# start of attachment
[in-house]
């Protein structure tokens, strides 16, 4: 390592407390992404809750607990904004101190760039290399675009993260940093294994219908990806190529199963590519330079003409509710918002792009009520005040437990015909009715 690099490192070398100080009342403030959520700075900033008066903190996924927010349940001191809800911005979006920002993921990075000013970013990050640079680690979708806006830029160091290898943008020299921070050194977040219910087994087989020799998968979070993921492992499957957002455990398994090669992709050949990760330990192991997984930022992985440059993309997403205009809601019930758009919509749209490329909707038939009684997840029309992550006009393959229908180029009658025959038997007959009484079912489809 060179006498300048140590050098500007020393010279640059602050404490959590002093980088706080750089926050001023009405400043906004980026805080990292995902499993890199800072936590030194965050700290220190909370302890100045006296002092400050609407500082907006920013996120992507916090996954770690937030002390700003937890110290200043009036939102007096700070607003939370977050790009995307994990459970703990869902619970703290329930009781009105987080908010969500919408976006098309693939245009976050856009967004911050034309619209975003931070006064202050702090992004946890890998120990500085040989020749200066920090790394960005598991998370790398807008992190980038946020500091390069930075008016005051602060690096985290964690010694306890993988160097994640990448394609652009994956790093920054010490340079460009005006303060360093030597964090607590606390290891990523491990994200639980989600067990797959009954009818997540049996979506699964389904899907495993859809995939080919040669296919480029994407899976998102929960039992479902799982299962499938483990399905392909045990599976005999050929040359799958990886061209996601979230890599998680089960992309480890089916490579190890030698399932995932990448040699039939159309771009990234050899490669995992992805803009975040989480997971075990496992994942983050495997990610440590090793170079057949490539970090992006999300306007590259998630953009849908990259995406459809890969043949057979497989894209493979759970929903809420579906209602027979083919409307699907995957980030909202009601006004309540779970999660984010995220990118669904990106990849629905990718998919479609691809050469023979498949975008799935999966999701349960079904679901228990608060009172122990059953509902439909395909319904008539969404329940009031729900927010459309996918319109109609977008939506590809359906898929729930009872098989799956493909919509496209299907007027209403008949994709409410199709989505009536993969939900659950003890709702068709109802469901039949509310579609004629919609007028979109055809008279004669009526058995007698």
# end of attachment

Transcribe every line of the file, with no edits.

[in-house]
């Protein structure tokens, strides 16, 4: 390592407390992404809750607990904004101190760039290399675009993260940093294994219908990806190529199963590519330079003409509710918002792009009520005040437990015909009715 690099490192070398100080009342403030959520700075900033008066903190996924927010349940001191809800911005979006920002993921990075000013970013990050640079680690979708806006830029160091290898943008020299921070050194977040219910087994087989020799998968979070993921492992499957957002455990398994090669992709050949990760330990192991997984930022992985440059993309997403205009809601019930758009919509749209490329909707038939009684997840029309992550006009393959229908180029009658025959038997007959009484079912489809 060179006498300048140590050098500007020393010279640059602050404490959590002093980088706080750089926050001023009405400043906004980026805080990292995902499993890199800072936590030194965050700290220190909370302890100045006296002092400050609407500082907006920013996120992507916090996954770690937030002390700003937890110290200043009036939102007096700070607003939370977050790009995307994990459970703990869902619970703290329930009781009105987080908010969500919408976006098309693939245009976050856009967004911050034309619209975003931070006064202050702090992004946890890998120990500085040989020749200066920090790394960005598991998370790398807008992190980038946020500091390069930075008016005051602060690096985290964690010694306890993988160097994640990448394609652009994956790093920054010490340079460009005006303060360093030597964090607590606390290891990523491990994200639980989600067990797959009954009818997540049996979506699964389904899907495993859809995939080919040669296919480029994407899976998102929960039992479902799982299962499938483990399905392909045990599976005999050929040359799958990886061209996601979230890599998680089960992309480890089916490579190890030698399932995932990448040699039939159309771009990234050899490669995992992805803009975040989480997971075990496992994942983050495997990610440590090793170079057949490539970090992006999300306007590259998630953009849908990259995406459809890969043949057979497989894209493979759970929903809420579906209602027979083919409307699907995957980030909202009601006004309540779970999660984010995220990118669904990106990849629905990718998919479609691809050469023979498949975008799935999966999701349960079904679901228990608060009172122990059953509902439909395909319904008539969404329940009031729900927010459309996918319109109609977008939506590809359906898929729930009872098989799956493909919509496209299907007027209403008949994709409410199709989505009536993969939900659950003890709702068709109802469901039949509310579609004629919609007028979109055809008279004669009526058995007698």